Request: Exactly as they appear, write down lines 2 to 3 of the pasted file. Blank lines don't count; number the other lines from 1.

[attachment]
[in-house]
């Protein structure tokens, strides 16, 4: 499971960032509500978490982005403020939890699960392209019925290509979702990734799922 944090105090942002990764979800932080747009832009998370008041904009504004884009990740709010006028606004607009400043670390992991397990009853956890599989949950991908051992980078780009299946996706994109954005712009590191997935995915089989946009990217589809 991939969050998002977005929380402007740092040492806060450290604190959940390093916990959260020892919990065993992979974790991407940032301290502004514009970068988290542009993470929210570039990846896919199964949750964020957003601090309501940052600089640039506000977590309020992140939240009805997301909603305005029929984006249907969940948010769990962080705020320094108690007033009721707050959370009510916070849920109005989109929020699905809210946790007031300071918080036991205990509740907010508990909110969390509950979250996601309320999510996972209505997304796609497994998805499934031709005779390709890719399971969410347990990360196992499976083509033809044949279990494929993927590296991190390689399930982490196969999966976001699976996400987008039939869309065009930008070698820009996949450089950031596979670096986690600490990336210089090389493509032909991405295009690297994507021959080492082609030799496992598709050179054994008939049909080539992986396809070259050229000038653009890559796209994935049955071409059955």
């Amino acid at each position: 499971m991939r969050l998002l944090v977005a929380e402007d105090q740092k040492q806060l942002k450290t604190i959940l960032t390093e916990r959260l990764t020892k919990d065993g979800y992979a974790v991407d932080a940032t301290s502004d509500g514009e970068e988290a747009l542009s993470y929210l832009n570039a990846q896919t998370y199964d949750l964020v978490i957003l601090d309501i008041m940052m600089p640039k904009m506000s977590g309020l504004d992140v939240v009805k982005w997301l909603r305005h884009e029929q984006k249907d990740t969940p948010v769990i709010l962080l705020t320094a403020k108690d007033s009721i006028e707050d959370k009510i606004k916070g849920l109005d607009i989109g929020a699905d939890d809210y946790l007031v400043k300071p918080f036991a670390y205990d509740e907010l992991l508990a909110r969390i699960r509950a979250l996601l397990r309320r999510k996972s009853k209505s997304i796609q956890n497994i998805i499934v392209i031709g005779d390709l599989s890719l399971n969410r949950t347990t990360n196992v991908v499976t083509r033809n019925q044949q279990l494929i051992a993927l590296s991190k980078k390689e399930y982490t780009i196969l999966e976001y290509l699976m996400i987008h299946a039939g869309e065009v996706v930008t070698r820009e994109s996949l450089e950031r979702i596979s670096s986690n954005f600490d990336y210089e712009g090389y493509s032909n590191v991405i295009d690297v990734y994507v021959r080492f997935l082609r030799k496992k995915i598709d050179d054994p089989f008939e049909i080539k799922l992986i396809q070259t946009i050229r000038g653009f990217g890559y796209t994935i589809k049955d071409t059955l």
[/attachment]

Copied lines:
């Protein structure tokens, strides 16, 4: 499971960032509500978490982005403020939890699960392209019925290509979702990734799922 944090105090942002990764979800932080747009832009998370008041904009504004884009990740709010006028606004607009400043670390992991397990009853956890599989949950991908051992980078780009299946996706994109954005712009590191997935995915089989946009990217589809 991939969050998002977005929380402007740092040492806060450290604190959940390093916990959260020892919990065993992979974790991407940032301290502004514009970068988290542009993470929210570039990846896919199964949750964020957003601090309501940052600089640039506000977590309020992140939240009805997301909603305005029929984006249907969940948010769990962080705020320094108690007033009721707050959370009510916070849920109005989109929020699905809210946790007031300071918080036991205990509740907010508990909110969390509950979250996601309320999510996972209505997304796609497994998805499934031709005779390709890719399971969410347990990360196992499976083509033809044949279990494929993927590296991190390689399930982490196969999966976001699976996400987008039939869309065009930008070698820009996949450089950031596979670096986690600490990336210089090389493509032909991405295009690297994507021959080492082609030799496992598709050179054994008939049909080539992986396809070259050229000038653009890559796209994935049955071409059955």
């Amino acid at each position: 499971m991939r969050l998002l944090v977005a929380e402007d105090q740092k040492q806060l942002k450290t604190i959940l960032t390093e916990r959260l990764t020892k919990d065993g979800y992979a974790v991407d932080a940032t301290s502004d509500g514009e970068e988290a747009l542009s993470y929210l832009n570039a990846q896919t998370y199964d949750l964020v978490i957003l601090d309501i008041m940052m600089p640039k904009m506000s977590g309020l504004d992140v939240v009805k982005w997301l909603r305005h884009e029929q984006k249907d990740t969940p948010v769990i709010l962080l705020t320094a403020k108690d007033s009721i006028e707050d959370k009510i606004k916070g849920l109005d607009i989109g929020a699905d939890d809210y946790l007031v400043k300071p918080f036991a670390y205990d509740e907010l992991l508990a909110r969390i699960r509950a979250l996601l397990r309320r999510k996972s009853k209505s997304i796609q956890n497994i998805i499934v392209i031709g005779d390709l599989s890719l399971n969410r949950t347990t990360n196992v991908v499976t083509r033809n019925q044949q279990l494929i051992a993927l590296s991190k980078k390689e399930y982490t780009i196969l999966e976001y290509l699976m996400i987008h299946a039939g869309e065009v996706v930008t070698r820009e994109s996949l450089e950031r979702i596979s670096s986690n954005f600490d990336y210089e712009g090389y493509s032909n590191v991405i295009d690297v990734y994507v021959r080492f997935l082609r030799k496992k995915i598709d050179d054994p089989f008939e049909i080539k799922l992986i396809q070259t946009i050229r000038g653009f990217g890559y796209t994935i589809k049955d071409t059955l």